The Kumbh Mela, a major Indian pilgrimage happening in Allahabad this year that sees tens of millions of Hindus taking a spiritual dip into the Ganges River, was beset by tragedy when at least 30 pilgrims died as a rush of devotees eager to board trains home Sunday evening overwhelmed a footbridge, snapping a side rail and sending people plummeting on top of each other.

At least 20 others were injured, and authorities said they expected to find more fatalities. Many of the dead were elderly and children.

About 150,000 of the estimated 30 million pilgrims that were in the city for the day had converged on the city’s train station, which was lightly staffed as it usually is on a typical Sunday. Local media outlets reported about 6,000 people were on the bridge when it gave way to the crush.

Prime Minister Manmohan Singh went on national television expressing condolences and offering 500,000 rupees (about $9,332) compensation to the next of kin.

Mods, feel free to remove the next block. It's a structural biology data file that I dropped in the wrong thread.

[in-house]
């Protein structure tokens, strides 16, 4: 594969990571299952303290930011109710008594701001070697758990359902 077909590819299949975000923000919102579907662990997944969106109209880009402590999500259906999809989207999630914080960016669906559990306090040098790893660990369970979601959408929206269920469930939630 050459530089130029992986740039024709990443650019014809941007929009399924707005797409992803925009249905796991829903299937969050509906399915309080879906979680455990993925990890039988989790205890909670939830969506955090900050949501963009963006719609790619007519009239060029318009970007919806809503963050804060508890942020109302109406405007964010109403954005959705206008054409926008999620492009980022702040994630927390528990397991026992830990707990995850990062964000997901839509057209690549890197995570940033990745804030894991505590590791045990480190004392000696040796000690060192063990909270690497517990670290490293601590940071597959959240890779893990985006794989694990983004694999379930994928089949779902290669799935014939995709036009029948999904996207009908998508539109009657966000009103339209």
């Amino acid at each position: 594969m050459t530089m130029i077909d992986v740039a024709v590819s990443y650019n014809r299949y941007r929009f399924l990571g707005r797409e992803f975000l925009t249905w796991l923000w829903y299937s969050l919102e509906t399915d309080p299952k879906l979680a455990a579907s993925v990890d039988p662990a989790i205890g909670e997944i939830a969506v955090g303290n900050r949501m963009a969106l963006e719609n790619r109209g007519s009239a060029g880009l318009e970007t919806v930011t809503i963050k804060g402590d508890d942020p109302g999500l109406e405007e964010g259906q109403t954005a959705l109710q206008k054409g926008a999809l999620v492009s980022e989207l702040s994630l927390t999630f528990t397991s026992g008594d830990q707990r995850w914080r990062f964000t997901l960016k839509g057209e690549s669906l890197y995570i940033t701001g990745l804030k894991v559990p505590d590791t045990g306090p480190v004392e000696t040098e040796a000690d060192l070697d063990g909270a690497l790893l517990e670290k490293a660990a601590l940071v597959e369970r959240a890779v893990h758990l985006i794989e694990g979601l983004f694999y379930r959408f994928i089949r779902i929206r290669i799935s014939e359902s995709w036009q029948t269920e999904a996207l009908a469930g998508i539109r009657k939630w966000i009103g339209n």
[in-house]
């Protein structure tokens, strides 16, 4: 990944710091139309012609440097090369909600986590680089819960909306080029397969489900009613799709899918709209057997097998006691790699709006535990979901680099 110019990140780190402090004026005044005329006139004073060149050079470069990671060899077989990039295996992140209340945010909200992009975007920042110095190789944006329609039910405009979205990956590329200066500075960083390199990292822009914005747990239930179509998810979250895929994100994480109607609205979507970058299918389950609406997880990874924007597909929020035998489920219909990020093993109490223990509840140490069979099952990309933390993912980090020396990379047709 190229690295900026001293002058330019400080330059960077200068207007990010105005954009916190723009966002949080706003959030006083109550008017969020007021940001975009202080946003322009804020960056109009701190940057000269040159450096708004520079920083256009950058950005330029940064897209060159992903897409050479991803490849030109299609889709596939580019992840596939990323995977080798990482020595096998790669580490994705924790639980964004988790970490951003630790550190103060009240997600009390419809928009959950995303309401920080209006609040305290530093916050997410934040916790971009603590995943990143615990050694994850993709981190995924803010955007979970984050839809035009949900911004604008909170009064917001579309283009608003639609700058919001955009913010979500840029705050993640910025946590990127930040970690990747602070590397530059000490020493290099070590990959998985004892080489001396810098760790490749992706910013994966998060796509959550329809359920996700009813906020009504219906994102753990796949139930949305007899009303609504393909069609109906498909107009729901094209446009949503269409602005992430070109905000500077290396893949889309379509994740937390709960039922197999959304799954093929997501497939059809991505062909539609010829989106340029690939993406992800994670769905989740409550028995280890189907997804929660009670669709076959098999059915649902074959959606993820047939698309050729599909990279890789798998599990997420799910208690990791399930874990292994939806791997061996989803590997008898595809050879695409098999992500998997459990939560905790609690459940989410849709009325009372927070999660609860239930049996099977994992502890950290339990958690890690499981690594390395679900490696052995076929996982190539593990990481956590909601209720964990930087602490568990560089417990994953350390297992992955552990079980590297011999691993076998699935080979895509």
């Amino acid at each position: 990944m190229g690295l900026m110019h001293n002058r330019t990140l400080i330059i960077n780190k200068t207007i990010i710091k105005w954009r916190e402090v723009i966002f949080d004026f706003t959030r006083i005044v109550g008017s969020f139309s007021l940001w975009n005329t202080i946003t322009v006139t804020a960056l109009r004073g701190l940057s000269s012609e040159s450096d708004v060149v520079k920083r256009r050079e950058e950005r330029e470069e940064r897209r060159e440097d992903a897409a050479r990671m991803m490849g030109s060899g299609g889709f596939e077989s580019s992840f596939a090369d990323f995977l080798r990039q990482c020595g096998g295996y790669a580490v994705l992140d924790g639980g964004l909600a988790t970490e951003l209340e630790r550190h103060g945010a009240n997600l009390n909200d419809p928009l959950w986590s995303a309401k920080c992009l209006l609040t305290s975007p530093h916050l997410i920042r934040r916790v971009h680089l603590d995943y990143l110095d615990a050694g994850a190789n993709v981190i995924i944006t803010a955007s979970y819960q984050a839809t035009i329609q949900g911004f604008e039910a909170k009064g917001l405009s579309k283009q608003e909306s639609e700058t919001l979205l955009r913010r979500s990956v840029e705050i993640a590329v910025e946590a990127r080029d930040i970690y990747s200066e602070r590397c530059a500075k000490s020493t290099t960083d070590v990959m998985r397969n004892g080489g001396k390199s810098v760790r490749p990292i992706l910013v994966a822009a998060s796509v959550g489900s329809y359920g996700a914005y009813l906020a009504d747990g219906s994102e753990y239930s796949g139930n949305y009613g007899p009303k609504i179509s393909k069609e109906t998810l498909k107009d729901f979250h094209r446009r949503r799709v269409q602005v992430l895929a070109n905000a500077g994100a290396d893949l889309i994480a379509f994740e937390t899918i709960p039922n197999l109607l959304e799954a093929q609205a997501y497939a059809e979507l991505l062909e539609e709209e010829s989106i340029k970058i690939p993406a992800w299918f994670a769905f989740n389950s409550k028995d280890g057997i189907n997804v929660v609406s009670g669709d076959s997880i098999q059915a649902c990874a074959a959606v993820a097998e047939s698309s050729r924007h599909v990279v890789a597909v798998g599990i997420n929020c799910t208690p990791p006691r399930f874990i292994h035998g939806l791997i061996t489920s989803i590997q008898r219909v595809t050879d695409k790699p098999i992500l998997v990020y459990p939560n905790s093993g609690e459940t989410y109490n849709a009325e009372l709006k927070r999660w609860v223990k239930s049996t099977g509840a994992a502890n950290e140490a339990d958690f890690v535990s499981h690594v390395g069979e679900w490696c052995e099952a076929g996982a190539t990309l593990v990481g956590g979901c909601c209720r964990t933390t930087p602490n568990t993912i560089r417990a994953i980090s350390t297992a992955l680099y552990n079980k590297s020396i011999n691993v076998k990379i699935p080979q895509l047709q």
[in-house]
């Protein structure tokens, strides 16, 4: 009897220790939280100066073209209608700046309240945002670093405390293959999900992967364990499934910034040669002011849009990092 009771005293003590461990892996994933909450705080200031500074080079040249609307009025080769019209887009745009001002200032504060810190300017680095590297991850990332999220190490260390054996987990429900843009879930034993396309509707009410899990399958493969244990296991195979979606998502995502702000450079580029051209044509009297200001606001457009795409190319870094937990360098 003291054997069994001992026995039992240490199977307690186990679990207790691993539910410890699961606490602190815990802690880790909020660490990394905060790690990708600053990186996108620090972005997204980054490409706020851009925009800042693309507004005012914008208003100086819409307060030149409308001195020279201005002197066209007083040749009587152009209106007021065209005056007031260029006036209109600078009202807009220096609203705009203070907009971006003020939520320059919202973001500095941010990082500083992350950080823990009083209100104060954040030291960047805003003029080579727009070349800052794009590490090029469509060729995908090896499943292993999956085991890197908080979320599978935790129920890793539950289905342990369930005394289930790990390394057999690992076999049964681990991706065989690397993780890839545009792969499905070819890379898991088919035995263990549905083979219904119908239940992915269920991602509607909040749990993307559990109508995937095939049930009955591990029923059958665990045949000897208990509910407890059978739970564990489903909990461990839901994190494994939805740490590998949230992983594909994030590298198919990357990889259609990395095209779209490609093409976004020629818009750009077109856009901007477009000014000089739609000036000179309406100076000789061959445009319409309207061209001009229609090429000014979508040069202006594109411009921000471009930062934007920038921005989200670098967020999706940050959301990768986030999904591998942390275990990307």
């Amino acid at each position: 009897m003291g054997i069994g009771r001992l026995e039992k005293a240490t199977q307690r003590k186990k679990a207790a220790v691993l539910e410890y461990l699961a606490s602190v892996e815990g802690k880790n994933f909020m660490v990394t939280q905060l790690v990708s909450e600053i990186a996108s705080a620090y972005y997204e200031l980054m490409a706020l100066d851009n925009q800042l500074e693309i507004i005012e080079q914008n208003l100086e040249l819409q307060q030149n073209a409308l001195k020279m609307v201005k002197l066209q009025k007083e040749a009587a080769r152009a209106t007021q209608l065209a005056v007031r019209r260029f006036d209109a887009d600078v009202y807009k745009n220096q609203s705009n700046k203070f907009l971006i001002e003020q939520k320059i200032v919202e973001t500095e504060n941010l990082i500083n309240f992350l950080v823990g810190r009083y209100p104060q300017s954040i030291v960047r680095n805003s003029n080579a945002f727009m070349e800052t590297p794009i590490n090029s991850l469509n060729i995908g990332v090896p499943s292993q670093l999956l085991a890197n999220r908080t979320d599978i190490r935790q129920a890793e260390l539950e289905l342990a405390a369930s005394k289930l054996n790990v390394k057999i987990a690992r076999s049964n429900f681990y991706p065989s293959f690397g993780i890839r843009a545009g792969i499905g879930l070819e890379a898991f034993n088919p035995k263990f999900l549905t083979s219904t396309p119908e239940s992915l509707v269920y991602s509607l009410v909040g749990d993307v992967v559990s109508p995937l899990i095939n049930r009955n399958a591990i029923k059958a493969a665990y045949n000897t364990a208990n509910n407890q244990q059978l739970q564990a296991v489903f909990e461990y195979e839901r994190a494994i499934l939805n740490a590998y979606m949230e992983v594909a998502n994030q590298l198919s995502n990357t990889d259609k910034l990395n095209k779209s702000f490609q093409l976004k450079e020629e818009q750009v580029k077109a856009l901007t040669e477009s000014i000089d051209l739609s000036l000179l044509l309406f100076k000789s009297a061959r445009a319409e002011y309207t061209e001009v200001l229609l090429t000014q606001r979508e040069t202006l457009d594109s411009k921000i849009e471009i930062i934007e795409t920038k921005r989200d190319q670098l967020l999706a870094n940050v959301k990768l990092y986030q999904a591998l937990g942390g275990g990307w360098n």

The accident was exacerbated by the railway station’s lack of additional crowd-control measures that could have been anticipated.

"There was none to hear our grievance, and aged people and children were the worst hit," Gayatri, a resident of the town of Banda in the state of Bihar, told the Times of India. "We kept urging [the Government Railway Police] and railway authorities for help, but none came." Railway authorities restricted entry of passengers at Allahabad Junction after the stampede.

Allahabad’s population is typically about 1.2 million, but once every 12 years it hosts a massive number of Hindus for the triennial spiritual-cleansing ritual. The Khumbh Mela occurs every three years in one of four cities on the sacred Ganges, which means Allahabad hosts this ritual only once every 12 years.

Much like the annual Islamic Haj that occurs in western Saudi Arabia, which hosts between 2 million and 3 million pilgriams every year, the Kumbh Mela is heavily policed and monitored for public-safety and crowd-control purposes. However, the Allahabad train station was apparently not included in the logistical planning.